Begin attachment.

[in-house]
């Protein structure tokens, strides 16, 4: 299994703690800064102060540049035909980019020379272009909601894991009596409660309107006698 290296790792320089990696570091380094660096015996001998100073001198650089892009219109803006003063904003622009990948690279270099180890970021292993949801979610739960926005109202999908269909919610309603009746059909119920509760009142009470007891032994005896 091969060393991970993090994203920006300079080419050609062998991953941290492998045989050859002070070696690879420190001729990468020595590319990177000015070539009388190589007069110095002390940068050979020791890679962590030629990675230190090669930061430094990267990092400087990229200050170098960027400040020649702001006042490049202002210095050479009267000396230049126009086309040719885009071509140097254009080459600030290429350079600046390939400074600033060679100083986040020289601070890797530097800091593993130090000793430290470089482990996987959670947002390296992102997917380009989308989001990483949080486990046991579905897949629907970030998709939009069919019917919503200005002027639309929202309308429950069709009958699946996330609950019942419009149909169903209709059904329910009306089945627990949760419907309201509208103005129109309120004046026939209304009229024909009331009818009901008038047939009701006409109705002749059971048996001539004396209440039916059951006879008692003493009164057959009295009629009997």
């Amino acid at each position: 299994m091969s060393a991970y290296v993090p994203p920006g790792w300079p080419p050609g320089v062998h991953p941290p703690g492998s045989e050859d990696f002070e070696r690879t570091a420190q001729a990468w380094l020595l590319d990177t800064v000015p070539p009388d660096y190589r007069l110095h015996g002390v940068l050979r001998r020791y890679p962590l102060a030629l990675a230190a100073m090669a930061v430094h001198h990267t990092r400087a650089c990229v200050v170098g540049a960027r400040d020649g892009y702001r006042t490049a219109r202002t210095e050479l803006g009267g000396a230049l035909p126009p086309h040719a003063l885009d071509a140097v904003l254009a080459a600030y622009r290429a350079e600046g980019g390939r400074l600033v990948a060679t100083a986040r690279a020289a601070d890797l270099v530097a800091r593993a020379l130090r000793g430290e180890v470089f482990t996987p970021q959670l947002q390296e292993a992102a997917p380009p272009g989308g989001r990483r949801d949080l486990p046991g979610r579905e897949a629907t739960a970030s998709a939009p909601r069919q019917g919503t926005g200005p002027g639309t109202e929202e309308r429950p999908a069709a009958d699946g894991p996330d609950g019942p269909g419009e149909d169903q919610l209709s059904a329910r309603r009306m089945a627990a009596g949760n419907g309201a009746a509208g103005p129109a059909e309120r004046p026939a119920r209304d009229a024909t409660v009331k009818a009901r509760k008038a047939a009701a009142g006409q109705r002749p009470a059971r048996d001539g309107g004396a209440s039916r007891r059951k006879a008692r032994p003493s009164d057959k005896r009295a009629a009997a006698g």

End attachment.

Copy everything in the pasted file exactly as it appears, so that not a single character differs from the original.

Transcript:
[in-house]
């Protein structure tokens, strides 16, 4: 299994703690800064102060540049035909980019020379272009909601894991009596409660309107006698 290296790792320089990696570091380094660096015996001998100073001198650089892009219109803006003063904003622009990948690279270099180890970021292993949801979610739960926005109202999908269909919610309603009746059909119920509760009142009470007891032994005896 091969060393991970993090994203920006300079080419050609062998991953941290492998045989050859002070070696690879420190001729990468020595590319990177000015070539009388190589007069110095002390940068050979020791890679962590030629990675230190090669930061430094990267990092400087990229200050170098960027400040020649702001006042490049202002210095050479009267000396230049126009086309040719885009071509140097254009080459600030290429350079600046390939400074600033060679100083986040020289601070890797530097800091593993130090000793430290470089482990996987959670947002390296992102997917380009989308989001990483949080486990046991579905897949629907970030998709939009069919019917919503200005002027639309929202309308429950069709009958699946996330609950019942419009149909169903209709059904329910009306089945627990949760419907309201509208103005129109309120004046026939209304009229024909009331009818009901008038047939009701006409109705002749059971048996001539004396209440039916059951006879008692003493009164057959009295009629009997």
């Amino acid at each position: 299994m091969s060393a991970y290296v993090p994203p920006g790792w300079p080419p050609g320089v062998h991953p941290p703690g492998s045989e050859d990696f002070e070696r690879t570091a420190q001729a990468w380094l020595l590319d990177t800064v000015p070539p009388d660096y190589r007069l110095h015996g002390v940068l050979r001998r020791y890679p962590l102060a030629l990675a230190a100073m090669a930061v430094h001198h990267t990092r400087a650089c990229v200050v170098g540049a960027r400040d020649g892009y702001r006042t490049a219109r202002t210095e050479l803006g009267g000396a230049l035909p126009p086309h040719a003063l885009d071509a140097v904003l254009a080459a600030y622009r290429a350079e600046g980019g390939r400074l600033v990948a060679t100083a986040r690279a020289a601070d890797l270099v530097a800091r593993a020379l130090r000793g430290e180890v470089f482990t996987p970021q959670l947002q390296e292993a992102a997917p380009p272009g989308g989001r990483r949801d949080l486990p046991g979610r579905e897949a629907t739960a970030s998709a939009p909601r069919q019917g919503t926005g200005p002027g639309t109202e929202e309308r429950p999908a069709a009958d699946g894991p996330d609950g019942p269909g419009e149909d169903q919610l209709s059904a329910r309603r009306m089945a627990a009596g949760n419907g309201a009746a509208g103005p129109a059909e309120r004046p026939a119920r209304d009229a024909t409660v009331k009818a009901r509760k008038a047939a009701a009142g006409q109705r002749p009470a059971r048996d001539g309107g004396a209440s039916r007891r059951k006879a008692r032994p003493s009164d057959k005896r009295a009629a009997a006698g």